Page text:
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Poverty means a lack of experiences for young Australians

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When research is conducted into poverty it most often centres on the incomes and situations of adults, children are a subset. But a new study turns that around, concentrating on the children’s experience of poverty and making for a better picture of what it feels like to be poor.

And the study found that, for children, poverty means missing out on a lot of things that make life better like fresh fruits and vegetables every day, internet access at home, school excursions, family holidays and some money of their own.

Researchers from UNSW Sydney say the study sheds important new light on the nature of child poverty, including its impact on well-being and attitudes to schooling.

The Material Deprivation and Social Exclusion Among Young Australians: A Child-Focused Approach report was produced by a collaboration between the Social Policy Research Centre (SPRC) at UNSW, the NSW Office of the Advocate for Children and Young People, The Smith Family and the New South Wales Department of Education.

Professor Peter Saunders, the study’s lead researcher from SPRC, said while the approach has been used successfully with adults both in Australia and internationally, the report marks the first time it has been used to measure child poverty in Australia.

“This study represents the first attempt to measure deprivation and exclusion through the eyes of young Australians who are typically treated as passive and invisible in poverty research,” said Saunders. “It is normally assumed they make no contributions to household income or spending, and that their views mirror those of their parents or carers. This report is grounded in and builds on children’s own views and experiences, giving a multidimensional perspective on poverty that has not previously been available.”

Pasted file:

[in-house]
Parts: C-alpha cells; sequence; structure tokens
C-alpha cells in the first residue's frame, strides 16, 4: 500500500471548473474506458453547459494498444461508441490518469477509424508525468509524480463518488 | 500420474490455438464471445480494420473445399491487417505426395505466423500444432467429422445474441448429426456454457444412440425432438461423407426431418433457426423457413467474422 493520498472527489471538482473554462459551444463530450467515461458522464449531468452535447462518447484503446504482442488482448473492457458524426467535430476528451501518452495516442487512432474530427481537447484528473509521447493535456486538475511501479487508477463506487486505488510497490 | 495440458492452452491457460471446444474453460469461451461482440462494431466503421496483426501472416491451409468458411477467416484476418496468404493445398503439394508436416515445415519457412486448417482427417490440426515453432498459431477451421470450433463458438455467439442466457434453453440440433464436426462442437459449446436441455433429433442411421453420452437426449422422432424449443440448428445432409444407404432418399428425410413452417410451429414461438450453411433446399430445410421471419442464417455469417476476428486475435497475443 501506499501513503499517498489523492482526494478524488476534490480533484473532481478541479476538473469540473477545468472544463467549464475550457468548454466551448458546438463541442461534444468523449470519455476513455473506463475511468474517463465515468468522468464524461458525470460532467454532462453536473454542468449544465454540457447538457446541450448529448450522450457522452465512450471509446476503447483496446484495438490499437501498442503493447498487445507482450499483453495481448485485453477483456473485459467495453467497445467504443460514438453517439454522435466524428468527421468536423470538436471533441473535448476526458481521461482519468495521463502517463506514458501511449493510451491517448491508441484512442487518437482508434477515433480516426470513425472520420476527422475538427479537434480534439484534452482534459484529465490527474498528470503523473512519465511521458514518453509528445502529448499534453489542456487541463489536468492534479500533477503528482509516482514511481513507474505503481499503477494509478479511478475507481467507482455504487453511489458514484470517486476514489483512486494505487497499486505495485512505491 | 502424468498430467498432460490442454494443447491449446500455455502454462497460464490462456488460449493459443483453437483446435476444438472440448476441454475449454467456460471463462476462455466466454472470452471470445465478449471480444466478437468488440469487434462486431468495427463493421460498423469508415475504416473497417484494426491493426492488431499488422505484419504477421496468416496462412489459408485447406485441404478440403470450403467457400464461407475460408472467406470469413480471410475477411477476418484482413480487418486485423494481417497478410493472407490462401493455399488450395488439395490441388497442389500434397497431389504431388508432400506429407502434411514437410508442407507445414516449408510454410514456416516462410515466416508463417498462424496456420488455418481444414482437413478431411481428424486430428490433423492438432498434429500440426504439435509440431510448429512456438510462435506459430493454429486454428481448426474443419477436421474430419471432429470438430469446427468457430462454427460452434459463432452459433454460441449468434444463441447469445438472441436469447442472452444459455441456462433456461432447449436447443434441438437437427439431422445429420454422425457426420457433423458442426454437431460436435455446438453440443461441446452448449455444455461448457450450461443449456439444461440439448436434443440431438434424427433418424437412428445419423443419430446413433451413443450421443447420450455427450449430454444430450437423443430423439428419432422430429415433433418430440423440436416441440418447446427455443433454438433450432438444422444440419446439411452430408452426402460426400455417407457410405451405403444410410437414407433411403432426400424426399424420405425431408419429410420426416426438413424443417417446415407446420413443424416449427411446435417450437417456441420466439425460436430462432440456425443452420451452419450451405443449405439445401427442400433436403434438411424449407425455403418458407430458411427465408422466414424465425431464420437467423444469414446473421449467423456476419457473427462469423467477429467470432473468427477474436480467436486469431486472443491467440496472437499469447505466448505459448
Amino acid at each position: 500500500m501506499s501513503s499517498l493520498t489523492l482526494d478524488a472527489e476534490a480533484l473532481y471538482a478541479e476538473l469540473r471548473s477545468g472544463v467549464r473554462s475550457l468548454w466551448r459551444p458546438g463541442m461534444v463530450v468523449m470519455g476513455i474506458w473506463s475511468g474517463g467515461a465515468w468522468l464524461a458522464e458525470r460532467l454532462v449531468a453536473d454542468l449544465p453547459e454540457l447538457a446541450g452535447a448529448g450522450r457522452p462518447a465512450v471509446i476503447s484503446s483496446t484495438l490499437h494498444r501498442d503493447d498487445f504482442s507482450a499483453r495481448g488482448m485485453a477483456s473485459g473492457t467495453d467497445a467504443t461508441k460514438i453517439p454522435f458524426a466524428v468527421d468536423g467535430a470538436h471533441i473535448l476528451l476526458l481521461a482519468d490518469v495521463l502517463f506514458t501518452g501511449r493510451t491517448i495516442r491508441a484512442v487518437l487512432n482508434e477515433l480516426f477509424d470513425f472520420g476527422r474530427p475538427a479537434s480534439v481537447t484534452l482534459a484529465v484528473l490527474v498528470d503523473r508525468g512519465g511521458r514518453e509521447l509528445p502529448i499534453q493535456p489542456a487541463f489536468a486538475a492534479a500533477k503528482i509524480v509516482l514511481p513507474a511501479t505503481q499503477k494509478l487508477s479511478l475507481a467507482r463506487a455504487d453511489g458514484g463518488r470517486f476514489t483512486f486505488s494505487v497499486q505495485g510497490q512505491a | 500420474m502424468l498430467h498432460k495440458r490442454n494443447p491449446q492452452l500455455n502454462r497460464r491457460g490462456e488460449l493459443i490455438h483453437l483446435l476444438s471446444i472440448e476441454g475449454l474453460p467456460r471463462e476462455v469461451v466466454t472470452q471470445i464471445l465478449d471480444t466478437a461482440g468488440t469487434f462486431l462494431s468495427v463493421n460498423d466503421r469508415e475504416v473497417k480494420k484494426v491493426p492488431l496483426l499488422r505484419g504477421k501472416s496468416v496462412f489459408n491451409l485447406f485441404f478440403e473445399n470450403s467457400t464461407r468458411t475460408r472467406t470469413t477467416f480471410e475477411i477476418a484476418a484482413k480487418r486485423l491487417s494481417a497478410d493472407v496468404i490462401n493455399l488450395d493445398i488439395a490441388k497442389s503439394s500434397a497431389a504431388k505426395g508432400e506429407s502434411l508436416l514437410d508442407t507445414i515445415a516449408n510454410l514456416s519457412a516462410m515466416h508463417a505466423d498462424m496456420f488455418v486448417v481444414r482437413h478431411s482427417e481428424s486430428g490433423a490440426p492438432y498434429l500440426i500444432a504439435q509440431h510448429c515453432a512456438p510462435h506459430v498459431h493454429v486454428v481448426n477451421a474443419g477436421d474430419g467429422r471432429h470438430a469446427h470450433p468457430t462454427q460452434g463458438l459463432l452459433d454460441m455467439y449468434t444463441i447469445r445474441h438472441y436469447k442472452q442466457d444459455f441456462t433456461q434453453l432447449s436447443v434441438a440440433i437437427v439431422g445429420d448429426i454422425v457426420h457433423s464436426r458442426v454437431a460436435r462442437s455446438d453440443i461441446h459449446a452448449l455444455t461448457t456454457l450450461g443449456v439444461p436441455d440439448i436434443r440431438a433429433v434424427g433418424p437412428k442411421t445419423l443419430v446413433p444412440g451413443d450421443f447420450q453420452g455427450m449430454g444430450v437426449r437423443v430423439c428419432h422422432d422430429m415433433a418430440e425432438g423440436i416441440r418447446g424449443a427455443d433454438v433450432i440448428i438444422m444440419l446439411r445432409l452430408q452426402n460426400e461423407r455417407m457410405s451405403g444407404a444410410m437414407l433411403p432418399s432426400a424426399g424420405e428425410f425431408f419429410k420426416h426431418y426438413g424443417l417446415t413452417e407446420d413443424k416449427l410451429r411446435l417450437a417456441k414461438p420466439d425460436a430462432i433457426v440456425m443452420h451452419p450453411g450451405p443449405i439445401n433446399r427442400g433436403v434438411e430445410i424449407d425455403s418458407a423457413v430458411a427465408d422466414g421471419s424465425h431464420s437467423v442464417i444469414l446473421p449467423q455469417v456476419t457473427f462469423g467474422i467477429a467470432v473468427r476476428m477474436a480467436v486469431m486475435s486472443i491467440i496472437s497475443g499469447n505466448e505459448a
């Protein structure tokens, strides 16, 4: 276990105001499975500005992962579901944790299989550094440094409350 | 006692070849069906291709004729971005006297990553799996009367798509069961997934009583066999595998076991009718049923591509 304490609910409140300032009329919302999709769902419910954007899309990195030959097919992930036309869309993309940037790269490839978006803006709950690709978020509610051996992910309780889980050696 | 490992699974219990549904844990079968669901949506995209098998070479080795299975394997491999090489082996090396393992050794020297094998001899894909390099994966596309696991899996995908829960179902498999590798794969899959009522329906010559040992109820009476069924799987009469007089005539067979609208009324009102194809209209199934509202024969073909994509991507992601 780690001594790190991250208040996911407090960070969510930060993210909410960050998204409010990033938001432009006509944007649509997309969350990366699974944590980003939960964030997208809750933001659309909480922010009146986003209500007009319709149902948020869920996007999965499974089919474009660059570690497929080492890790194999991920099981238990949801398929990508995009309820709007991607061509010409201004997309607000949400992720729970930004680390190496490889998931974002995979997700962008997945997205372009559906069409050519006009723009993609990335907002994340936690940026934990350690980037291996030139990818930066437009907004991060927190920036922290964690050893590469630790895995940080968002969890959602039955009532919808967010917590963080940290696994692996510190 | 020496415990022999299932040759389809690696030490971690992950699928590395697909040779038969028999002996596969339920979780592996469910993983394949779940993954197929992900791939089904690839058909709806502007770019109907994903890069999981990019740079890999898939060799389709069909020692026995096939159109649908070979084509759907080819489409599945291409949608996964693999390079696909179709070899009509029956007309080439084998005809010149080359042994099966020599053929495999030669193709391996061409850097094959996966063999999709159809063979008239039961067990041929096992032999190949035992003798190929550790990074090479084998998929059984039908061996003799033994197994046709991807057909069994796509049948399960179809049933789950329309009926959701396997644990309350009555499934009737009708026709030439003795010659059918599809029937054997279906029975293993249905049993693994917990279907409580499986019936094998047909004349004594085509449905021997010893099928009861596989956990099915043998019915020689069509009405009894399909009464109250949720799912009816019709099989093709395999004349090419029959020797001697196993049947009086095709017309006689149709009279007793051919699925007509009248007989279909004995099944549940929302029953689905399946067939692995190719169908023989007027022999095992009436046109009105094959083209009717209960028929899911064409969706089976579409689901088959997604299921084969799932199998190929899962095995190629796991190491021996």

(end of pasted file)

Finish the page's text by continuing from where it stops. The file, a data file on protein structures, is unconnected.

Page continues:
The study identified 18 essential items grouped into two broad categories: one that captures material deprivation (lack of ‘things’ like a computer or mobile device); and social exclusion (lack of doing ‘activities’ like a meal out with family or an annual holiday away). The findings reflect responses to a survey completed by almost 2,700 NSW government high school students (GHS) in Years 7 to 10 and about 340 financially disadvantaged students in The Smith Family’s Learning for Life program (LFL).

Key findings from the research include:

  • There was strong consensus among young people who participated in the research about which items are essential: having three meals a day (96.1% GHS; 96.4% LFL); fruit or vegetables at least once per day (96% GHS; 94.6% LFL); clothes needed for school (94.7% GHS; 96.7% LFL); access to public transportation (92.1% GHS; 93.4% LFL).
  • Significant proportions of both groups experience severe deprivation, that is, they are deprived of at least three essential items. About one in five (18.7%) of the government high schools sample and two in five (40.4%) of The Smith Family Learning for Lifesample experience severe deprivation.
  • Those experiencing higher levels of deprivation (identified using a new Child Deprivation Index derived by the researchers) were shown to have lower levels of well-being in many dimensions, such as overall life satisfaction, positivity about the future and connectedness to family, friends and community. Those experiencing higher levels of deprivation were also generally less satisfied with their schooling, less likely to be doing well at school and to regard getting good school marks as important.
  • While a majority of both groups feel safe at school, significant proportions indicate that they don’t enjoy school, nor do they feel part of their school community. This is important given the relationship between young people’s sense of belonging at school and their likely longer-term engagement in education.

“We must be able to identify where poverty and other forms of disadvantage exist, to measure and better understand it, and through that, to more effectively address it,” said Saunders. “The child-focussed approach provides a credible framework for achieving this by building on perceptions, attitudes, experiences and aspirations of young people themselves. It can contribute to helping shape a better Australia.”

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